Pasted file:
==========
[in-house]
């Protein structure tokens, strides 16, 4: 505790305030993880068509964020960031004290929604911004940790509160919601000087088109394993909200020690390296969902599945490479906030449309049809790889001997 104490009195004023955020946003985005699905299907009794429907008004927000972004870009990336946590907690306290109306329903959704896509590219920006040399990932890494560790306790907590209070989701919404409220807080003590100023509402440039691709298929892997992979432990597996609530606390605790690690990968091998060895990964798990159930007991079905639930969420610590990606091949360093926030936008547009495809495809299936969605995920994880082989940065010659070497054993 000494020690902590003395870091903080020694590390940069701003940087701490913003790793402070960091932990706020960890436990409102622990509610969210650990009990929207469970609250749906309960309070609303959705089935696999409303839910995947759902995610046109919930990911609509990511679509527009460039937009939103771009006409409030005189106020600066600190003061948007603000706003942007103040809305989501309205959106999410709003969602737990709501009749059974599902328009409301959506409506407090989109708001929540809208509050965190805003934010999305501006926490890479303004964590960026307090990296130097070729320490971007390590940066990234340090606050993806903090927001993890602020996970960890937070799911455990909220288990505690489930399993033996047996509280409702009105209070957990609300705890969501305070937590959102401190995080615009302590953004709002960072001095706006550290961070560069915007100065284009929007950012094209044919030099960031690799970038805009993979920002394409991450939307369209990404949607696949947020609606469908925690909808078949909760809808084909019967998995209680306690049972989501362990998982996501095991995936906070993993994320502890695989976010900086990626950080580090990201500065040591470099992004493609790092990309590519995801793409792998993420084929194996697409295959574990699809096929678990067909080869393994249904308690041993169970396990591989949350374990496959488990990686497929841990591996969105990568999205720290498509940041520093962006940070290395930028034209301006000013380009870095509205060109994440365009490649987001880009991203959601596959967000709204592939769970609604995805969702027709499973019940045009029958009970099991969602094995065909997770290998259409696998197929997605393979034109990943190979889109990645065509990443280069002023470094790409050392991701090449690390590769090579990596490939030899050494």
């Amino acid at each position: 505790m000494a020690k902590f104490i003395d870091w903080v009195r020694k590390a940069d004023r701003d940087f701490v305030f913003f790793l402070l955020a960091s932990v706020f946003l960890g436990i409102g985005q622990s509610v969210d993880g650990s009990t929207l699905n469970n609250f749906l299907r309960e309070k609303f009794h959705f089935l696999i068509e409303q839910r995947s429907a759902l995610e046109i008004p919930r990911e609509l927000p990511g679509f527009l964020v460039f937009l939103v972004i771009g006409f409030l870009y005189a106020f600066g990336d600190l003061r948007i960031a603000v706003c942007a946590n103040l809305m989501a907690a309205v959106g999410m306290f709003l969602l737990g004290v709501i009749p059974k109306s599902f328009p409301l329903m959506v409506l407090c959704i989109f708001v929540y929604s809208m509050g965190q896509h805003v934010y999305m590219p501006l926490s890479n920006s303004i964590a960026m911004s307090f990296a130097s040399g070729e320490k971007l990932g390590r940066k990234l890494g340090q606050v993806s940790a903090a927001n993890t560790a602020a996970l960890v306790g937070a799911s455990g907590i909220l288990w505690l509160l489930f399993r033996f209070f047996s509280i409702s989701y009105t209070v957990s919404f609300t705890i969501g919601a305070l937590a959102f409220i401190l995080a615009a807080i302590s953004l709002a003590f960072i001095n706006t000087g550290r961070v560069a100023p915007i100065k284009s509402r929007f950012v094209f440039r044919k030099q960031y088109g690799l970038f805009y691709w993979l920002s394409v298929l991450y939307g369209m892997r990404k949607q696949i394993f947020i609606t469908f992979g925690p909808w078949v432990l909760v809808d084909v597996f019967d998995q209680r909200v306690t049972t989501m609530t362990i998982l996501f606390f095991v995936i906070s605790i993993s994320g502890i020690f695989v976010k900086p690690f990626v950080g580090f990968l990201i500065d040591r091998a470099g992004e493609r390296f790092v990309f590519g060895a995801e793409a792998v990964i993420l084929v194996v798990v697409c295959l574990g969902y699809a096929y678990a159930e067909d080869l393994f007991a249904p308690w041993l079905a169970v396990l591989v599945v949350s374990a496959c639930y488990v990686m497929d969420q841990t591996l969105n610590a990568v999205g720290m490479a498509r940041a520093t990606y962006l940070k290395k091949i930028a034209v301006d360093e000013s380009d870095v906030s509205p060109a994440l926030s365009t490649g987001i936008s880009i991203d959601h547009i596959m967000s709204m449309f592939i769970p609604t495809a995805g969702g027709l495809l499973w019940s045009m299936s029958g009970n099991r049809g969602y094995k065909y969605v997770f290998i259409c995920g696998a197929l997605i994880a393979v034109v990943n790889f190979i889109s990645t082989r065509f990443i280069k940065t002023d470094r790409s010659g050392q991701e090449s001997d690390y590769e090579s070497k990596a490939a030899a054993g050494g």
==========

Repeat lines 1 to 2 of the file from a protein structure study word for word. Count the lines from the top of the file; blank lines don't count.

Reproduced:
[in-house]
């Protein structure tokens, strides 16, 4: 505790305030993880068509964020960031004290929604911004940790509160919601000087088109394993909200020690390296969902599945490479906030449309049809790889001997 104490009195004023955020946003985005699905299907009794429907008004927000972004870009990336946590907690306290109306329903959704896509590219920006040399990932890494560790306790907590209070989701919404409220807080003590100023509402440039691709298929892997992979432990597996609530606390605790690690990968091998060895990964798990159930007991079905639930969420610590990606091949360093926030936008547009495809495809299936969605995920994880082989940065010659070497054993 000494020690902590003395870091903080020694590390940069701003940087701490913003790793402070960091932990706020960890436990409102622990509610969210650990009990929207469970609250749906309960309070609303959705089935696999409303839910995947759902995610046109919930990911609509990511679509527009460039937009939103771009006409409030005189106020600066600190003061948007603000706003942007103040809305989501309205959106999410709003969602737990709501009749059974599902328009409301959506409506407090989109708001929540809208509050965190805003934010999305501006926490890479303004964590960026307090990296130097070729320490971007390590940066990234340090606050993806903090927001993890602020996970960890937070799911455990909220288990505690489930399993033996047996509280409702009105209070957990609300705890969501305070937590959102401190995080615009302590953004709002960072001095706006550290961070560069915007100065284009929007950012094209044919030099960031690799970038805009993979920002394409991450939307369209990404949607696949947020609606469908925690909808078949909760809808084909019967998995209680306690049972989501362990998982996501095991995936906070993993994320502890695989976010900086990626950080580090990201500065040591470099992004493609790092990309590519995801793409792998993420084929194996697409295959574990699809096929678990067909080869393994249904308690041993169970396990591989949350374990496959488990990686497929841990591996969105990568999205720290498509940041520093962006940070290395930028034209301006000013380009870095509205060109994440365009490649987001880009991203959601596959967000709204592939769970609604995805969702027709499973019940045009029958009970099991969602094995065909997770290998259409696998197929997605393979034109990943190979889109990645065509990443280069002023470094790409050392991701090449690390590769090579990596490939030899050494």